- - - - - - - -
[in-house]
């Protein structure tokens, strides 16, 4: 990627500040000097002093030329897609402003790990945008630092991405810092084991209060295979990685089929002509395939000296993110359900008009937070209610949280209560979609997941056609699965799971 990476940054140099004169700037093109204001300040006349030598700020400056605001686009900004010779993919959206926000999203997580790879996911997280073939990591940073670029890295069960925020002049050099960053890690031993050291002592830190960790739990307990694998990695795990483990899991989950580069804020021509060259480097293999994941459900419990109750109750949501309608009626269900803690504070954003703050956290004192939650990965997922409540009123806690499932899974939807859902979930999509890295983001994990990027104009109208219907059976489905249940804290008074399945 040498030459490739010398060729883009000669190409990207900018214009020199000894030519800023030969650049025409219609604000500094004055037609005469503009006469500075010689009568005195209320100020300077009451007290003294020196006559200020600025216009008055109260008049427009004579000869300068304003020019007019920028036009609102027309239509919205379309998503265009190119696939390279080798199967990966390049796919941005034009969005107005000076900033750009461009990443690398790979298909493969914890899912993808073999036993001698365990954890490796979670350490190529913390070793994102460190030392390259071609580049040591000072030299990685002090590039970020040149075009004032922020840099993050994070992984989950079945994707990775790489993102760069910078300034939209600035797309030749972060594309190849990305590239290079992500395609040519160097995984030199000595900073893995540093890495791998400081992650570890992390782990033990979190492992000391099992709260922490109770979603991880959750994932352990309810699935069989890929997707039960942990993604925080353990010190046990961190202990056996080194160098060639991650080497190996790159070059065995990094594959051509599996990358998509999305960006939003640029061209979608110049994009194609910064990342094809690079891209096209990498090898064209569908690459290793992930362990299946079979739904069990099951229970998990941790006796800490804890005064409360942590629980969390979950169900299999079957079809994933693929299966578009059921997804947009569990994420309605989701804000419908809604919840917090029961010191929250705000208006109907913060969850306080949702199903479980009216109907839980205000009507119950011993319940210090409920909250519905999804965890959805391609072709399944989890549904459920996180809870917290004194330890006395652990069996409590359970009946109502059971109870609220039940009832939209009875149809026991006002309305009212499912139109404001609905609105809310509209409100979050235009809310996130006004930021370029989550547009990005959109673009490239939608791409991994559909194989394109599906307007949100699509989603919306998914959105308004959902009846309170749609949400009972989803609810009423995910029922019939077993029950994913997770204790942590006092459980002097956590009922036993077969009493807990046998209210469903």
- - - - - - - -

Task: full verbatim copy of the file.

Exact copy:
[in-house]
């Protein structure tokens, strides 16, 4: 990627500040000097002093030329897609402003790990945008630092991405810092084991209060295979990685089929002509395939000296993110359900008009937070209610949280209560979609997941056609699965799971 990476940054140099004169700037093109204001300040006349030598700020400056605001686009900004010779993919959206926000999203997580790879996911997280073939990591940073670029890295069960925020002049050099960053890690031993050291002592830190960790739990307990694998990695795990483990899991989950580069804020021509060259480097293999994941459900419990109750109750949501309608009626269900803690504070954003703050956290004192939650990965997922409540009123806690499932899974939807859902979930999509890295983001994990990027104009109208219907059976489905249940804290008074399945 040498030459490739010398060729883009000669190409990207900018214009020199000894030519800023030969650049025409219609604000500094004055037609005469503009006469500075010689009568005195209320100020300077009451007290003294020196006559200020600025216009008055109260008049427009004579000869300068304003020019007019920028036009609102027309239509919205379309998503265009190119696939390279080798199967990966390049796919941005034009969005107005000076900033750009461009990443690398790979298909493969914890899912993808073999036993001698365990954890490796979670350490190529913390070793994102460190030392390259071609580049040591000072030299990685002090590039970020040149075009004032922020840099993050994070992984989950079945994707990775790489993102760069910078300034939209600035797309030749972060594309190849990305590239290079992500395609040519160097995984030199000595900073893995540093890495791998400081992650570890992390782990033990979190492992000391099992709260922490109770979603991880959750994932352990309810699935069989890929997707039960942990993604925080353990010190046990961190202990056996080194160098060639991650080497190996790159070059065995990094594959051509599996990358998509999305960006939003640029061209979608110049994009194609910064990342094809690079891209096209990498090898064209569908690459290793992930362990299946079979739904069990099951229970998990941790006796800490804890005064409360942590629980969390979950169900299999079957079809994933693929299966578009059921997804947009569990994420309605989701804000419908809604919840917090029961010191929250705000208006109907913060969850306080949702199903479980009216109907839980205000009507119950011993319940210090409920909250519905999804965890959805391609072709399944989890549904459920996180809870917290004194330890006395652990069996409590359970009946109502059971109870609220039940009832939209009875149809026991006002309305009212499912139109404001609905609105809310509209409100979050235009809310996130006004930021370029989550547009990005959109673009490239939608791409991994559909194989394109599906307007949100699509989603919306998914959105308004959902009846309170749609949400009972989803609810009423995910029922019939077993029950994913997770204790942590006092459980002097956590009922036993077969009493807990046998209210469903």